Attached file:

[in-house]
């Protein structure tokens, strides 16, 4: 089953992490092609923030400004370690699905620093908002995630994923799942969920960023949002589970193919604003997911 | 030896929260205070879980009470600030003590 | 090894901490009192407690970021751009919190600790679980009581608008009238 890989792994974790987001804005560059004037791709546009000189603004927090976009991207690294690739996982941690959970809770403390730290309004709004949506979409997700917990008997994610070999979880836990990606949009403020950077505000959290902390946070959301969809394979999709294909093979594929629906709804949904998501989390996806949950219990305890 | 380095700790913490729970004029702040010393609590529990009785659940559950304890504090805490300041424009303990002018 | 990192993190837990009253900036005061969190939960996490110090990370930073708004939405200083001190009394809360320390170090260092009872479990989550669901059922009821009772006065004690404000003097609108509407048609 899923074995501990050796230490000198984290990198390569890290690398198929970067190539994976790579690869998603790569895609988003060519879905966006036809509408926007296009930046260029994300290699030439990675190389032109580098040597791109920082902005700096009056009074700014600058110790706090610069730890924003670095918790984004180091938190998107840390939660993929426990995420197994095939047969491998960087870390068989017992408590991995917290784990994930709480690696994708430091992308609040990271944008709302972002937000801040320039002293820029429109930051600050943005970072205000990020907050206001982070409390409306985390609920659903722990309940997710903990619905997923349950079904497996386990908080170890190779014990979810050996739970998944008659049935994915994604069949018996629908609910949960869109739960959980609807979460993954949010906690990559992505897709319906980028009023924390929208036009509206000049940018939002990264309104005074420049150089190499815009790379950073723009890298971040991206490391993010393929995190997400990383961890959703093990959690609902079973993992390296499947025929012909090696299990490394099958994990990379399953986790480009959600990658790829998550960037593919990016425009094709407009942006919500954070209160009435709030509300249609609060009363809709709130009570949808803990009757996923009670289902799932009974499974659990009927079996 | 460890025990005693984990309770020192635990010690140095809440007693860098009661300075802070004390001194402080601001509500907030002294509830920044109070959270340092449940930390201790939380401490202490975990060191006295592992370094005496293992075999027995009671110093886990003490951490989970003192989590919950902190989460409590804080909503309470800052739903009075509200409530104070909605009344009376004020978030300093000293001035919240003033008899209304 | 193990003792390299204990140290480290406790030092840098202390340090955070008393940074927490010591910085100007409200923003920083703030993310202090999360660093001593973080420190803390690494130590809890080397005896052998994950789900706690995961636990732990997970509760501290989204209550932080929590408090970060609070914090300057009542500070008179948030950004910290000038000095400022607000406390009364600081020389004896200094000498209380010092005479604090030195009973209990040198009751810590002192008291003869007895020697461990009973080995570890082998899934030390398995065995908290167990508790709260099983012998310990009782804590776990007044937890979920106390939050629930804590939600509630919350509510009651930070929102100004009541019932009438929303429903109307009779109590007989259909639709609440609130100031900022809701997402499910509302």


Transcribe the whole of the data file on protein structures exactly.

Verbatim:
[in-house]
């Protein structure tokens, strides 16, 4: 089953992490092609923030400004370690699905620093908002995630994923799942969920960023949002589970193919604003997911 | 030896929260205070879980009470600030003590 | 090894901490009192407690970021751009919190600790679980009581608008009238 890989792994974790987001804005560059004037791709546009000189603004927090976009991207690294690739996982941690959970809770403390730290309004709004949506979409997700917990008997994610070999979880836990990606949009403020950077505000959290902390946070959301969809394979999709294909093979594929629906709804949904998501989390996806949950219990305890 | 380095700790913490729970004029702040010393609590529990009785659940559950304890504090805490300041424009303990002018 | 990192993190837990009253900036005061969190939960996490110090990370930073708004939405200083001190009394809360320390170090260092009872479990989550669901059922009821009772006065004690404000003097609108509407048609 899923074995501990050796230490000198984290990198390569890290690398198929970067190539994976790579690869998603790569895609988003060519879905966006036809509408926007296009930046260029994300290699030439990675190389032109580098040597791109920082902005700096009056009074700014600058110790706090610069730890924003670095918790984004180091938190998107840390939660993929426990995420197994095939047969491998960087870390068989017992408590991995917290784990994930709480690696994708430091992308609040990271944008709302972002937000801040320039002293820029429109930051600050943005970072205000990020907050206001982070409390409306985390609920659903722990309940997710903990619905997923349950079904497996386990908080170890190779014990979810050996739970998944008659049935994915994604069949018996629908609910949960869109739960959980609807979460993954949010906690990559992505897709319906980028009023924390929208036009509206000049940018939002990264309104005074420049150089190499815009790379950073723009890298971040991206490391993010393929995190997400990383961890959703093990959690609902079973993992390296499947025929012909090696299990490394099958994990990379399953986790480009959600990658790829998550960037593919990016425009094709407009942006919500954070209160009435709030509300249609609060009363809709709130009570949808803990009757996923009670289902799932009974499974659990009927079996 | 460890025990005693984990309770020192635990010690140095809440007693860098009661300075802070004390001194402080601001509500907030002294509830920044109070959270340092449940930390201790939380401490202490975990060191006295592992370094005496293992075999027995009671110093886990003490951490989970003192989590919950902190989460409590804080909503309470800052739903009075509200409530104070909605009344009376004020978030300093000293001035919240003033008899209304 | 193990003792390299204990140290480290406790030092840098202390340090955070008393940074927490010591910085100007409200923003920083703030993310202090999360660093001593973080420190803390690494130590809890080397005896052998994950789900706690995961636990732990997970509760501290989204209550932080929590408090970060609070914090300057009542500070008179948030950004910290000038000095400022607000406390009364600081020389004896200094000498209380010092005479604090030195009973209990040198009751810590002192008291003869007895020697461990009973080995570890082998899934030390398995065995908290167990508790709260099983012998310990009782804590776990007044937890979920106390939050629930804590939600509630919350509510009651930070929102100004009541019932009438929303429903109307009779109590007989259909639709609440609130100031900022809701997402499910509302």